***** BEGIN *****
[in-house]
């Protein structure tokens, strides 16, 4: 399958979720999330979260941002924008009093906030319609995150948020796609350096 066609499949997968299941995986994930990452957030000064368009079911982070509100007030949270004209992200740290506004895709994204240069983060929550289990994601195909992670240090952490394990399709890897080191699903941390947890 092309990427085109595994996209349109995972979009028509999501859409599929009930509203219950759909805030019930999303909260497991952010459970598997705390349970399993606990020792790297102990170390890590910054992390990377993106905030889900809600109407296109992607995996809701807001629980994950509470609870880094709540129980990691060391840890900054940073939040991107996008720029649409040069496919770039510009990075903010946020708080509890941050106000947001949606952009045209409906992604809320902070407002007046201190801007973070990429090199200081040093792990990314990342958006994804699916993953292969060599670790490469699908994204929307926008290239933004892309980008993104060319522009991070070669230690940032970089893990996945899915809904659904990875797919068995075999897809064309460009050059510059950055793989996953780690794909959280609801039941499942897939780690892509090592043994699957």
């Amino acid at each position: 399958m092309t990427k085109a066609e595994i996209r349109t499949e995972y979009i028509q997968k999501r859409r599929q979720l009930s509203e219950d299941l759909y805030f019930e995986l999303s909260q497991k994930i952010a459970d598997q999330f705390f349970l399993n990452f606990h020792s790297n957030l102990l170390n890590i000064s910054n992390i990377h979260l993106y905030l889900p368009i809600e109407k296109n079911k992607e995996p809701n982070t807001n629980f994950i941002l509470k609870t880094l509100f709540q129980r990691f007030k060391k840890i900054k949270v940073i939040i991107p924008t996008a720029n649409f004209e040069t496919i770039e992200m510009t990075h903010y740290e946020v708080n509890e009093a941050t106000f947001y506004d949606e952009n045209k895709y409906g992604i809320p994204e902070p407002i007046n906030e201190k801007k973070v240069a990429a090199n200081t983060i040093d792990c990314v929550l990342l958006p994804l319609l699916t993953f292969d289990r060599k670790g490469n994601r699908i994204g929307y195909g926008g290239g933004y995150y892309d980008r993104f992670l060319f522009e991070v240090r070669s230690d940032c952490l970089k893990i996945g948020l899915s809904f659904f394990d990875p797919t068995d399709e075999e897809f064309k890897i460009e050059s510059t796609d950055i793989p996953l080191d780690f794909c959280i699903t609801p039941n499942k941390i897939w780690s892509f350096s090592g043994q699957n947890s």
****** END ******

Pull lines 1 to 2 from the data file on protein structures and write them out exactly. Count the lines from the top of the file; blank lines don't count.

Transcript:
[in-house]
């Protein structure tokens, strides 16, 4: 399958979720999330979260941002924008009093906030319609995150948020796609350096 066609499949997968299941995986994930990452957030000064368009079911982070509100007030949270004209992200740290506004895709994204240069983060929550289990994601195909992670240090952490394990399709890897080191699903941390947890 092309990427085109595994996209349109995972979009028509999501859409599929009930509203219950759909805030019930999303909260497991952010459970598997705390349970399993606990020792790297102990170390890590910054992390990377993106905030889900809600109407296109992607995996809701807001629980994950509470609870880094709540129980990691060391840890900054940073939040991107996008720029649409040069496919770039510009990075903010946020708080509890941050106000947001949606952009045209409906992604809320902070407002007046201190801007973070990429090199200081040093792990990314990342958006994804699916993953292969060599670790490469699908994204929307926008290239933004892309980008993104060319522009991070070669230690940032970089893990996945899915809904659904990875797919068995075999897809064309460009050059510059950055793989996953780690794909959280609801039941499942897939780690892509090592043994699957």